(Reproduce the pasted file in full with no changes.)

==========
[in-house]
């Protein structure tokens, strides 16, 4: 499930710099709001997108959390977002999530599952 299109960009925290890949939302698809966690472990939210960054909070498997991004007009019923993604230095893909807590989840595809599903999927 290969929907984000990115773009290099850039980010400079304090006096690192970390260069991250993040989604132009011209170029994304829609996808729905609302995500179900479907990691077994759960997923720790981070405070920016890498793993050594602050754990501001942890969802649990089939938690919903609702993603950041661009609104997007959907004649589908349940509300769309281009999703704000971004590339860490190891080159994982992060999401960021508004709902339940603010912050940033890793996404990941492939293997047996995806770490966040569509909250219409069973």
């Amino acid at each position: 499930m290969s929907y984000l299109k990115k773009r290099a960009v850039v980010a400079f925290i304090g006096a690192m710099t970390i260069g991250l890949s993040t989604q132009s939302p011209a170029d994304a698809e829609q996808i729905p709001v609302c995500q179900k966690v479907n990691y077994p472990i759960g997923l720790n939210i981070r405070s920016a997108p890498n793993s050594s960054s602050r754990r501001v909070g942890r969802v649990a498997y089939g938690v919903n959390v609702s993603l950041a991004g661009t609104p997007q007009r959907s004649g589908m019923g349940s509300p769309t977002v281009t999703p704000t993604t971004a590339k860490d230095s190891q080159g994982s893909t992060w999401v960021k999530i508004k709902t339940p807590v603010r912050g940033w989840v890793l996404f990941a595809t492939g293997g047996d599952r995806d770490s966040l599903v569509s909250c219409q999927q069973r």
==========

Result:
[in-house]
């Protein structure tokens, strides 16, 4: 499930710099709001997108959390977002999530599952 299109960009925290890949939302698809966690472990939210960054909070498997991004007009019923993604230095893909807590989840595809599903999927 290969929907984000990115773009290099850039980010400079304090006096690192970390260069991250993040989604132009011209170029994304829609996808729905609302995500179900479907990691077994759960997923720790981070405070920016890498793993050594602050754990501001942890969802649990089939938690919903609702993603950041661009609104997007959907004649589908349940509300769309281009999703704000971004590339860490190891080159994982992060999401960021508004709902339940603010912050940033890793996404990941492939293997047996995806770490966040569509909250219409069973």
């Amino acid at each position: 499930m290969s929907y984000l299109k990115k773009r290099a960009v850039v980010a400079f925290i304090g006096a690192m710099t970390i260069g991250l890949s993040t989604q132009s939302p011209a170029d994304a698809e829609q996808i729905p709001v609302c995500q179900k966690v479907n990691y077994p472990i759960g997923l720790n939210i981070r405070s920016a997108p890498n793993s050594s960054s602050r754990r501001v909070g942890r969802v649990a498997y089939g938690v919903n959390v609702s993603l950041a991004g661009t609104p997007q007009r959907s004649g589908m019923g349940s509300p769309t977002v281009t999703p704000t993604t971004a590339k860490d230095s190891q080159g994982s893909t992060w999401v960021k999530i508004k709902t339940p807590v603010r912050g940033w989840v890793l996404f990941a595809t492939g293997g047996d599952r995806d770490s966040l599903v569509s909250c219409q999927q069973r």